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  1. I finished gluing the port sills today. To do this, I shifted the batten slightly down so that the top of the sills match the lines I drew on the bulwarks. There was a tonne of adjustments and triple checking to make sure everything is lined up smoothly. I used a metal ruler laying on both the portside and starboard sills to make sure they are completely horizontal. If the sills were not horizontal, I would be able to see it clearly as the ruler would make an angle with the wood. After gluing the port sills, I removed the batten. Here are the corresponding photos from different angles: I have a feeling there is going to be a lot of sanding tomorrow... I read everything is extremely fragile at this point so I'll be extra careful.
  2. Ohh haha thanks for the correction, I edited my post 😄 As for nailing them I used pliers and gently pushed the nails in (wouldn't dare use a hammer 😬) but yeah you are right, I should've pre-bent them. I'll be sure to use a bending rig next time. Thanks again for all the tips!
  3. I took your advice Nova, and marked the the laser marks on the bulkheads. Some of them were already sanded/chipped away so I had to guess their location. Not much progress today, I fitted the temporary batten strip to mark the locations of the top of the gun port sill. For the batten strip I used two of the 100 1/16 x 1/8 in basswood strips since I expect some to be leftover after planking. I was a bit hesitant about this since the strip is only temporary, but did not have any similar (or thinner) sized wood strips laying around. Also another one of the bulwark framing snapped, those things are so fragile! The batten strips were soaked in hot water for 10 minutes before nailing them on the bulwarks so that they are easy to bend without them breaking. After a lot of adjusting to make sure the batten strip was smooth, I drew a reference pencil line on the edges of the bulkhead. Here are some photos: I think I am now ready to start port framing. A bit nervous though!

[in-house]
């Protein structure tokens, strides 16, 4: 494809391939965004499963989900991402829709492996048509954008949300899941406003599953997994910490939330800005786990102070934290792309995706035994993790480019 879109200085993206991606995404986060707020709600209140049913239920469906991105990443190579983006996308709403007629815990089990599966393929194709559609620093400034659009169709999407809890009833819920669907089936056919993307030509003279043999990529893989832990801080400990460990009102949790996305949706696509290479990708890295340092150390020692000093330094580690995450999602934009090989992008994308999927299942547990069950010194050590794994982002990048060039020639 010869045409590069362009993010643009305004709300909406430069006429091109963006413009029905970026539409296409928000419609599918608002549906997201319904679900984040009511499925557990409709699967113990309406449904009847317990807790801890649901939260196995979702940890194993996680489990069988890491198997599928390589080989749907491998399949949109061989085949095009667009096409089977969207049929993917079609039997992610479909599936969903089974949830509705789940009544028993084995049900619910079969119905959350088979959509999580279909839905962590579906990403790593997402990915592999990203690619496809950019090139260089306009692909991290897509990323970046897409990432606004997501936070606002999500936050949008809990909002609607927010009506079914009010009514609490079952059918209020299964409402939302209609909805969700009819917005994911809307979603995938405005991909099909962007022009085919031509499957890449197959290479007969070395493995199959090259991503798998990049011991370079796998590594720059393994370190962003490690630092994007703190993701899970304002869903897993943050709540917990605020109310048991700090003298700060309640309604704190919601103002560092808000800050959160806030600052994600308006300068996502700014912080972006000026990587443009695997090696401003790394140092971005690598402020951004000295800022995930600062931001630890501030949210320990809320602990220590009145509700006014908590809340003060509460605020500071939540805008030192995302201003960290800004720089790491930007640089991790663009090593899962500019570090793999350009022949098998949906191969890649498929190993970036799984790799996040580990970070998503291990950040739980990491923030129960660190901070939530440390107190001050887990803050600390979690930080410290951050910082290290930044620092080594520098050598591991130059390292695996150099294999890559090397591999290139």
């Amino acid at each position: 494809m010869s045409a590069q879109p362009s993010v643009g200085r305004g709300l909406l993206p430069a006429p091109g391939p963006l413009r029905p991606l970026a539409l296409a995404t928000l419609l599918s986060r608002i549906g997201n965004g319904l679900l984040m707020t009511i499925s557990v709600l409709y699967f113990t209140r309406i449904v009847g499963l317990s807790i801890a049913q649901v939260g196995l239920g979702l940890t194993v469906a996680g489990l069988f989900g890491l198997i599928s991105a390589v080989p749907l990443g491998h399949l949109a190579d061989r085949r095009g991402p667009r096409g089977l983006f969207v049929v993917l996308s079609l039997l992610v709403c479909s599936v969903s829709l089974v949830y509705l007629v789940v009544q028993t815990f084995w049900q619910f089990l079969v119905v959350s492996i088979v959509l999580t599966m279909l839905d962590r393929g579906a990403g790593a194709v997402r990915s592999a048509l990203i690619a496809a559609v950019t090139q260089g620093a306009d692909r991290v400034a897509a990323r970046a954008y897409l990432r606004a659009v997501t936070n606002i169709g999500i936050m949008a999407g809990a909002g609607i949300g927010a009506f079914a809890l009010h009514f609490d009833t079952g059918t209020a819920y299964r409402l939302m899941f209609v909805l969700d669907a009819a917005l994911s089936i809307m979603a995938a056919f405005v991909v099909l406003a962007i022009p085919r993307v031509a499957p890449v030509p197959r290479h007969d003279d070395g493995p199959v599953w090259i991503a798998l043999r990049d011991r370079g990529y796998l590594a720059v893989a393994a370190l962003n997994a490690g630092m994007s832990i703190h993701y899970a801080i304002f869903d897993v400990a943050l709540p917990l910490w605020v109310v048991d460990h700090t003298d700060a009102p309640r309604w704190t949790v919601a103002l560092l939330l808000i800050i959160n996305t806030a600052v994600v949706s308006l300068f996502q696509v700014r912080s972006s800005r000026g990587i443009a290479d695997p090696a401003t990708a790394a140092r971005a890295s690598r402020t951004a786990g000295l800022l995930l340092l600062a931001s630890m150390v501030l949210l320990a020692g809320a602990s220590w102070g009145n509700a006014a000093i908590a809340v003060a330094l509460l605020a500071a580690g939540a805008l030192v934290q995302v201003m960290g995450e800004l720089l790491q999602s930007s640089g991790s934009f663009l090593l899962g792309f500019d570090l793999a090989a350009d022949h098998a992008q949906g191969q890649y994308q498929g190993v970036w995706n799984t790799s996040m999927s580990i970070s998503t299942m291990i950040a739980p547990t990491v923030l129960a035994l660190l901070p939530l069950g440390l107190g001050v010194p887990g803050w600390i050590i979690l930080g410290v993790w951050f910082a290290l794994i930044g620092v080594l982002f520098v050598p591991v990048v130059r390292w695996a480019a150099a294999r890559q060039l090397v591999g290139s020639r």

4. Thanks Nova, I'm exhausted from all the manual sanding so I'm thinking of skipping installing the filler blocks at the those locations. Let's see though, I might change my mind before planking... And thanks again for the advice for the masts, gives me something to ponder over until I reach that stage. Speaking of sanding, the filler blocks at the deck level are now all sanded. During sanding, another one of the bulwark frames snapped off so it was glued again in place: I painted bulkheads 16 and 20 black, I got this idea from Nova's build log. Basswood strips have been installed on the lower deck after some caulking using the pencil method. Lastly, the bow filler was glued into place. There was a slight gap between the area right before the rabbet strip at the bow and the bow filler, so I placed in a small wedge. The gap without the wedge is shown below: This marks the end of chapter 2. Onto the gun ports.
  5. The filler blocks have been sanded into shape of the hull. Here are some photos: Do I also need to install some rough filler blocks in these areas of the stern and bow? I didn't put them since the planking angle wasn't as severe in those areas but just wondering if this is the case. I am next going to be sanding the fillers at the deck level and completing the last steps of Chapter 2.
  6. With all the filler blocks cut early today, I dry fitted them and unintentionally applied the most minuscule amount of pressure imaginable on one of the bulwark frames and it snapped right off: I guess breaking at least one of the bulwark frames is the price of admission to being part of the Syren club 😄. I quickly glued it back: Now it looks like nothing happened 🤫: I used Patrick's method (detailed here) to create a square for mast to sit using one of the planking strips provided. I sanded it down to about 1.25 mm so that the mast would sit snugly. Here is the result: Finally to end the day off I finished gluing the filler blocks in place by clamping each section as shown here: After all filler blocks glued in place, I applied some wood filler to some blocks which were glued a bit lower than the deck level. I was not able to move the blocks up right after moving them in position as the glue already started to set and the filler blocks were fitted very snugly, so applied wood filler instead. Here is a photo of the warp almost gone. There is a very slight curve which I think is manageable now, and will barely be noticeable. It can only be seen in very certain angles and lighting. Tomorrows plan is to sand the filler blocks that protrude out of the hull. I will also add in some rough filler blocks at the bow and the stern.
  7. Thanks Robin, and thank you all for the likes! Are there any benefits from having the masts sit freely or is all personal preference? I really like the wedge idea, I was wondering how I'll set the masts since they are not really a secure fit into the slots.